Don Davis is a cryptographer from Somerville. For 30 years he has worked in cyber security, and two years ago he landed a job with the Boston-based subsidiary of BAE Systems, a British company that is one of the world’s biggest defense contractors.
At the time, his wife, Elisabeth Traumann, was dying from a rare form of stomach cancer.
On his first day on the job, Davis met with his supervisor, Chris Bryant, at the company’s downtown office, and explained his family’s situation. Davis told Bryant that his wife had only weeks to live, that he had two kids at home, and that while he had arranged for his wife to have caregivers during the work day, he was the primary caregiver at all other times.
Davis said he could work his normal 40-hour week, but that, for whatever time his wife had left, he had to be at home at nights and weekends to take care of her. The doctors estimated she’d live anywhere from two weeks to two months.
Davis says Bryant responded the way you would hope any decent human being would: “I can’t imagine what you’re going through. We’ll work with you on this.”
But sympathy was not on offer when Davis explained his situation to the woman who ran the company’s human resources department.
“All she did was rant at me,” Davis told me.
In their 15-minute meeting, Davis said, the woman didn’t entertain temporary alternative arrangements, such as working from home if needed. She simply insisted he needed to be available at the office 24/7.
Later, Davis was summoned to a meeting with Bryant, the woman from human resources and the company’s senior vice president, where Davis was informed his job offer was being rescinded.
Don Davis had been in the office all of four hours.
Davis dreaded telling his wife the news. She was in the hospital with an infection. Her husband’s new job had been a godsend, because it would ensure health insurance for her and their daughter, who has a chronic medical condition.
Elisabeth Traumann had one last shot, a novel treatment using a drug regimen that had shown promise. But when Davis told her he had lost the job, she seemed to deflate. She later told her best friend that she blamed herself for ruining her husband’s career.
“It just unraveled,” Don Davis said. “The next day, we had to get her into hospice. It forestalled the treatment. There was no guarantee, but it was the last hope we had.”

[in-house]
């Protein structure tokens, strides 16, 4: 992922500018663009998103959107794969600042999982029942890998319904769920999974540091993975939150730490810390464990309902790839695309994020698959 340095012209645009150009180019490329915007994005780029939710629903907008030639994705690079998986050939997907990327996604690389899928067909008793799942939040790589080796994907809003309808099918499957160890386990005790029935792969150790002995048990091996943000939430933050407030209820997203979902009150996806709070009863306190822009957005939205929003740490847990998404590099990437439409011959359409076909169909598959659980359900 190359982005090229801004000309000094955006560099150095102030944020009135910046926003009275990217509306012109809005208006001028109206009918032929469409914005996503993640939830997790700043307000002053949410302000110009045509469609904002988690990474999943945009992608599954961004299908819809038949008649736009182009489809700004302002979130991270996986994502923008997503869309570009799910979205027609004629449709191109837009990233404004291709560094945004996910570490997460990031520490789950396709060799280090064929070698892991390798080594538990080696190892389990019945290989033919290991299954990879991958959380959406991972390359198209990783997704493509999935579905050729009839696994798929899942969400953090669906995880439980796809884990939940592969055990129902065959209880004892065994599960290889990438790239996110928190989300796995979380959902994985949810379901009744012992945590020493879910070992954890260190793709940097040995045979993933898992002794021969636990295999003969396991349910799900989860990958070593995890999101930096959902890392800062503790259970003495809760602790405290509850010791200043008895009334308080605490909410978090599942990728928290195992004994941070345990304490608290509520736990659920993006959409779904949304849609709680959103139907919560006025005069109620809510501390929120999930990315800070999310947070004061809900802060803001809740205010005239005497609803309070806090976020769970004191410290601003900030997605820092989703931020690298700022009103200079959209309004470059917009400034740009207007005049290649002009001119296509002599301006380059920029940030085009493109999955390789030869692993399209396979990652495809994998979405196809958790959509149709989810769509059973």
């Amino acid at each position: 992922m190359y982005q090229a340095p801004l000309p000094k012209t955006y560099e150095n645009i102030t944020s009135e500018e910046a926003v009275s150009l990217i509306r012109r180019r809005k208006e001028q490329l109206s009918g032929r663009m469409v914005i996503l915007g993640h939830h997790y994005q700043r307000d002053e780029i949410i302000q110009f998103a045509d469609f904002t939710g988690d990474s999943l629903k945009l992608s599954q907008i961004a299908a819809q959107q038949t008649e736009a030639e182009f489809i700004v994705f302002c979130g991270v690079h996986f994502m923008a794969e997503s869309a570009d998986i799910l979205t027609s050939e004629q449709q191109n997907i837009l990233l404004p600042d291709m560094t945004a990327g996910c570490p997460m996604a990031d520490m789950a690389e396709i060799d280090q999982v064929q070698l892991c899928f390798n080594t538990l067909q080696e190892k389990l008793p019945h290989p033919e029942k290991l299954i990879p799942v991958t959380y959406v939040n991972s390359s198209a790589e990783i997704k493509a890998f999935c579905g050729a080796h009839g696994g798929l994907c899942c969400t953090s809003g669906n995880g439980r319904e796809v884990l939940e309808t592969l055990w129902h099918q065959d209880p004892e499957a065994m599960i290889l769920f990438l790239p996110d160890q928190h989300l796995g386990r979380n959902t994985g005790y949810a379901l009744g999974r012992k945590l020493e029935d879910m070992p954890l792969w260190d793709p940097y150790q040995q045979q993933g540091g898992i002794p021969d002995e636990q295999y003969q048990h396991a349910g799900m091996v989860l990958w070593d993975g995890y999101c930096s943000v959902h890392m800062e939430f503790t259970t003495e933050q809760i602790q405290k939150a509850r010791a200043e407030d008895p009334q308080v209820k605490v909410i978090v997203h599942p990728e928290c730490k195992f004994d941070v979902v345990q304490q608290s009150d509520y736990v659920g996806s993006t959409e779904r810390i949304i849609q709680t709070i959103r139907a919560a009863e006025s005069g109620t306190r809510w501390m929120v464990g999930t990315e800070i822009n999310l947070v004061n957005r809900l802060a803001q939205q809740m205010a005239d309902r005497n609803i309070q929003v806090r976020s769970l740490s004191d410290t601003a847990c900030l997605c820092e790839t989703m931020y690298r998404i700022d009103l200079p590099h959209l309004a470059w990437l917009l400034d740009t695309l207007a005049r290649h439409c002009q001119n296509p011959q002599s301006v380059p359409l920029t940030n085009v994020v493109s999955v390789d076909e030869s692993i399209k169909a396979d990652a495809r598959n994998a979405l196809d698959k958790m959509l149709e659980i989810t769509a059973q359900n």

Elisabeth Traumann, a psychologist, died two months later. She was 57.
Don Davis recently filed a federal lawsuit against BAE. His lawyer, Rebecca Pontikes, contends Davis was discriminated against because the company “requires its male employees to be the stereotypical male breadwinner and to leave family responsibilities to women.”
When it comes to being punished by a corporate culture that doesn’t care about the work-life balance, women have often borne the brunt. But Pontikes says an increasing number of men are getting mistreated like Davis.
BAE issued a statement to me saying, “we do not tolerate discrimination of any kind and work hard to provide our employees with flexible working options that enable them to have a meaningful work/life balance.” But, citing pending litigation, the company wouldn’t discuss specifics.
If I was BAE’s lawyer, I’d be pushing for a settlement. I wouldn’t want to roll the dice with a jury, defending the soullessness of the machine.
But Davis told me he doesn’t want to settle.
“I can’t get even with them financially. The company’s worth about $22 billion,” he said. “There’s no jury award that would make a dent in them. The only revenge I can get is to expose this. It was pretty pitiless.”
Davis doesn’t want to ruin the individuals who gave the orders. He wants to put corporate heartlessness on trial.
“I’m a Christian,” Don Davis said. “I have to forgive people. I don’t have to forgive corporations.”Kevin Cullen is a Globe columnist. He can be reached at firstname.lastname@example.org.